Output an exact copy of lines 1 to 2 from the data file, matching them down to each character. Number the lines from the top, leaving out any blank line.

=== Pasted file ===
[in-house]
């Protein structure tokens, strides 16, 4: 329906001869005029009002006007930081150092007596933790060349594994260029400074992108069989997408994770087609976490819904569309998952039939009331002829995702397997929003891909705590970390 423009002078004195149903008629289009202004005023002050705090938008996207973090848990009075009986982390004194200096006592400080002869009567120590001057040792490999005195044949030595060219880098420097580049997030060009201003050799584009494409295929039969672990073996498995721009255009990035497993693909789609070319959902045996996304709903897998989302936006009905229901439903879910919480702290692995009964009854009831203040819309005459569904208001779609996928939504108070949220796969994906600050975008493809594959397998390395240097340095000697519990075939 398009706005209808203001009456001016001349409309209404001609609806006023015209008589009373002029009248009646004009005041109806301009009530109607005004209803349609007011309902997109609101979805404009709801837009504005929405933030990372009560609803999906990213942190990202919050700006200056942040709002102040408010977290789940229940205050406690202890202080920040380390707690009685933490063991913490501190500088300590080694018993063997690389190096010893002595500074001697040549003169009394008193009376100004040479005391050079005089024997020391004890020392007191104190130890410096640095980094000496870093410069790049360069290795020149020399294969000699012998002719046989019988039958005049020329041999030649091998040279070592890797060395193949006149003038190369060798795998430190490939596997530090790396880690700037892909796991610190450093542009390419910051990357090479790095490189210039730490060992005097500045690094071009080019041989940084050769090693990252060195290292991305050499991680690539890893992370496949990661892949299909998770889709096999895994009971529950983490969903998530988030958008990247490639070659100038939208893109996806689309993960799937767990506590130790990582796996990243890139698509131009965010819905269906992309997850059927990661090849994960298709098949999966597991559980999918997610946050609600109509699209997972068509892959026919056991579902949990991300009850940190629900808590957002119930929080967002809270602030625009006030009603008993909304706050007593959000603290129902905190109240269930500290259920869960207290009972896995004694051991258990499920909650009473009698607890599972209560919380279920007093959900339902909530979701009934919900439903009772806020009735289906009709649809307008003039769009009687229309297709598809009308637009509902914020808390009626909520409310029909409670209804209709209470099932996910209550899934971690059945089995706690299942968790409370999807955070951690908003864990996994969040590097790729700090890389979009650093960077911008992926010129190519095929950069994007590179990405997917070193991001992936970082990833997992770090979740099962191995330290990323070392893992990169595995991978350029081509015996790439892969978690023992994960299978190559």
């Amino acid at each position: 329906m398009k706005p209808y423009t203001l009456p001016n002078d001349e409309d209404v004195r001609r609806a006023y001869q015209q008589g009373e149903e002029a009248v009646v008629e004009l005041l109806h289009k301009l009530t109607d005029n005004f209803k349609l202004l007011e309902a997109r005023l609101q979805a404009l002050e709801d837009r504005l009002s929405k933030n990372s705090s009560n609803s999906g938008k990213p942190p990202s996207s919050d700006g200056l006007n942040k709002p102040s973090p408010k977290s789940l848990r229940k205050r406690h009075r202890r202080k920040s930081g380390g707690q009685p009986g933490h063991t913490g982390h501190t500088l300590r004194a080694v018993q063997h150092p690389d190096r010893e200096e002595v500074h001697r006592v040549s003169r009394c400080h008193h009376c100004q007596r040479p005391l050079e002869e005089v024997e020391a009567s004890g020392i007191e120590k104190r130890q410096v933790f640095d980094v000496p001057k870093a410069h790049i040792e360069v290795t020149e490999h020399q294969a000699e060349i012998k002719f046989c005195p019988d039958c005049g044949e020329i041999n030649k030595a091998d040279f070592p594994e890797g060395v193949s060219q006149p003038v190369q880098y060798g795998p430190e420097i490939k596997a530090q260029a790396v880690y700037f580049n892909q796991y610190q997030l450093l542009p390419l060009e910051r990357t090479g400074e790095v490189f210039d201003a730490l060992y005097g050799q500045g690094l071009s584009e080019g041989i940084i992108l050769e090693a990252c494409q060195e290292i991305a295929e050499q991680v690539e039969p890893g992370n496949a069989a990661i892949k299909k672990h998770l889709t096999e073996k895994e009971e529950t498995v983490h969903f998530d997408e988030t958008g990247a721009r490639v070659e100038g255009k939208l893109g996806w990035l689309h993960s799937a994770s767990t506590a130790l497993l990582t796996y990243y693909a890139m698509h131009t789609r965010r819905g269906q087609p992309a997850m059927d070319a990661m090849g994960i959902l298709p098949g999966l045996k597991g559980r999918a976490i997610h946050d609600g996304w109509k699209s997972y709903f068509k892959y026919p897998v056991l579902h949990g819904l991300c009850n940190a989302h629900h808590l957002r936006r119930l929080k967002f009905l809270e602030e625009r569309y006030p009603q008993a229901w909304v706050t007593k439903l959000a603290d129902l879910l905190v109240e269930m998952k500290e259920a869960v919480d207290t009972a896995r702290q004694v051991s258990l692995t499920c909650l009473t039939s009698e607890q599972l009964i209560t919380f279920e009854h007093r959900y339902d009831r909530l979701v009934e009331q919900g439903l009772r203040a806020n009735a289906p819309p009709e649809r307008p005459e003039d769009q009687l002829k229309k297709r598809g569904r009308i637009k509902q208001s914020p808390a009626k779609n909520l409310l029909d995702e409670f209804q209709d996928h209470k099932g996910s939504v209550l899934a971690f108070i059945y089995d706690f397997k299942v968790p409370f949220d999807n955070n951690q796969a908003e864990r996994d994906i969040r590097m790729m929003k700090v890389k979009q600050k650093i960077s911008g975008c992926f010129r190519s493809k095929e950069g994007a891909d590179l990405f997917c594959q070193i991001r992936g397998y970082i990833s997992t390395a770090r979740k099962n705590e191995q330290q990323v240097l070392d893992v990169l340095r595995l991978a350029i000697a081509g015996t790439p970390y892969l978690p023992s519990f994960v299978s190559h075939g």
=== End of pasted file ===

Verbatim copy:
[in-house]
């Protein structure tokens, strides 16, 4: 329906001869005029009002006007930081150092007596933790060349594994260029400074992108069989997408994770087609976490819904569309998952039939009331002829995702397997929003891909705590970390 423009002078004195149903008629289009202004005023002050705090938008996207973090848990009075009986982390004194200096006592400080002869009567120590001057040792490999005195044949030595060219880098420097580049997030060009201003050799584009494409295929039969672990073996498995721009255009990035497993693909789609070319959902045996996304709903897998989302936006009905229901439903879910919480702290692995009964009854009831203040819309005459569904208001779609996928939504108070949220796969994906600050975008493809594959397998390395240097340095000697519990075939 398009706005209808203001009456001016001349409309209404001609609806006023015209008589009373002029009248009646004009005041109806301009009530109607005004209803349609007011309902997109609101979805404009709801837009504005929405933030990372009560609803999906990213942190990202919050700006200056942040709002102040408010977290789940229940205050406690202890202080920040380390707690009685933490063991913490501190500088300590080694018993063997690389190096010893002595500074001697040549003169009394008193009376100004040479005391050079005089024997020391004890020392007191104190130890410096640095980094000496870093410069790049360069290795020149020399294969000699012998002719046989019988039958005049020329041999030649091998040279070592890797060395193949006149003038190369060798795998430190490939596997530090790396880690700037892909796991610190450093542009390419910051990357090479790095490189210039730490060992005097500045690094071009080019041989940084050769090693990252060195290292991305050499991680690539890893992370496949990661892949299909998770889709096999895994009971529950983490969903998530988030958008990247490639070659100038939208893109996806689309993960799937767990506590130790990582796996990243890139698509131009965010819905269906992309997850059927990661090849994960298709098949999966597991559980999918997610946050609600109509699209997972068509892959026919056991579902949990991300009850940190629900808590957002119930929080967002809270602030625009006030009603008993909304706050007593959000603290129902905190109240269930500290259920869960207290009972896995004694051991258990499920909650009473009698607890599972209560919380279920007093959900339902909530979701009934919900439903009772806020009735289906009709649809307008003039769009009687229309297709598809009308637009509902914020808390009626909520409310029909409670209804209709209470099932996910209550899934971690059945089995706690299942968790409370999807955070951690908003864990996994969040590097790729700090890389979009650093960077911008992926010129190519095929950069994007590179990405997917070193991001992936970082990833997992770090979740099962191995330290990323070392893992990169595995991978350029081509015996790439892969978690023992994960299978190559």